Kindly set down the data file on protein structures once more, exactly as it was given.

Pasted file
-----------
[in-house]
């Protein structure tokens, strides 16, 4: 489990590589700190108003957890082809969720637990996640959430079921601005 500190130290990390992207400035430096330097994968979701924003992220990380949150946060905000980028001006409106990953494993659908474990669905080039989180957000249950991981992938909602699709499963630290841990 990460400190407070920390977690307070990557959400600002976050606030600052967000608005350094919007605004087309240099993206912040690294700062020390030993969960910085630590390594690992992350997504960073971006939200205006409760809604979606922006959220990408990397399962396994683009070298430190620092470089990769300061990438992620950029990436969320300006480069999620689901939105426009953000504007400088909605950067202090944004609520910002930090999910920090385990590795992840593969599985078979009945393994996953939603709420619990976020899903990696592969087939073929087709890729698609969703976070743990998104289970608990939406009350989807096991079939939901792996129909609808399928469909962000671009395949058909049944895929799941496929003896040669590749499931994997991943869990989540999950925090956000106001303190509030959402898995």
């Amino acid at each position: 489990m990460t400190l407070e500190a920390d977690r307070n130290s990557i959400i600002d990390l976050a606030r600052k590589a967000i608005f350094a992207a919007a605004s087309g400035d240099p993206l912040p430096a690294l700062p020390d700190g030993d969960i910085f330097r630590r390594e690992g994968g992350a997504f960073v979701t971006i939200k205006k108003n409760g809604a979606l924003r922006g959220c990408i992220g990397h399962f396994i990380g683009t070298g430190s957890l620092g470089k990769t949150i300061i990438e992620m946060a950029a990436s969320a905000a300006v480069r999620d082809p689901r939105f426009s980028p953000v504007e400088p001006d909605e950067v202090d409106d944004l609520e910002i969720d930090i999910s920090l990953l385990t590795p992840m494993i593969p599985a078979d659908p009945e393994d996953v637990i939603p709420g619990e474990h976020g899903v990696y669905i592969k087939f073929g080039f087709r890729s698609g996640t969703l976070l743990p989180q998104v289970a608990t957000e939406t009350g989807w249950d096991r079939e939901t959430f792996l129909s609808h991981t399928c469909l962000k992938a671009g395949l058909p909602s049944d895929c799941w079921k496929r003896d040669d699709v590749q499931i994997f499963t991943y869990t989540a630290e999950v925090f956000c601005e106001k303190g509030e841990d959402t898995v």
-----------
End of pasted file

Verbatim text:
[in-house]
């Protein structure tokens, strides 16, 4: 489990590589700190108003957890082809969720637990996640959430079921601005 500190130290990390992207400035430096330097994968979701924003992220990380949150946060905000980028001006409106990953494993659908474990669905080039989180957000249950991981992938909602699709499963630290841990 990460400190407070920390977690307070990557959400600002976050606030600052967000608005350094919007605004087309240099993206912040690294700062020390030993969960910085630590390594690992992350997504960073971006939200205006409760809604979606922006959220990408990397399962396994683009070298430190620092470089990769300061990438992620950029990436969320300006480069999620689901939105426009953000504007400088909605950067202090944004609520910002930090999910920090385990590795992840593969599985078979009945393994996953939603709420619990976020899903990696592969087939073929087709890729698609969703976070743990998104289970608990939406009350989807096991079939939901792996129909609808399928469909962000671009395949058909049944895929799941496929003896040669590749499931994997991943869990989540999950925090956000106001303190509030959402898995």
């Amino acid at each position: 489990m990460t400190l407070e500190a920390d977690r307070n130290s990557i959400i600002d990390l976050a606030r600052k590589a967000i608005f350094a992207a919007a605004s087309g400035d240099p993206l912040p430096a690294l700062p020390d700190g030993d969960i910085f330097r630590r390594e690992g994968g992350a997504f960073v979701t971006i939200k205006k108003n409760g809604a979606l924003r922006g959220c990408i992220g990397h399962f396994i990380g683009t070298g430190s957890l620092g470089k990769t949150i300061i990438e992620m946060a950029a990436s969320a905000a300006v480069r999620d082809p689901r939105f426009s980028p953000v504007e400088p001006d909605e950067v202090d409106d944004l609520e910002i969720d930090i999910s920090l990953l385990t590795p992840m494993i593969p599985a078979d659908p009945e393994d996953v637990i939603p709420g619990e474990h976020g899903v990696y669905i592969k087939f073929g080039f087709r890729s698609g996640t969703l976070l743990p989180q998104v289970a608990t957000e939406t009350g989807w249950d096991r079939e939901t959430f792996l129909s609808h991981t399928c469909l962000k992938a671009g395949l058909p909602s049944d895929c799941w079921k496929r003896d040669d699709v590749q499931i994997f499963t991943y869990t989540a630290e999950v925090f956000c601005e106001k303190g509030e841990d959402t898995v």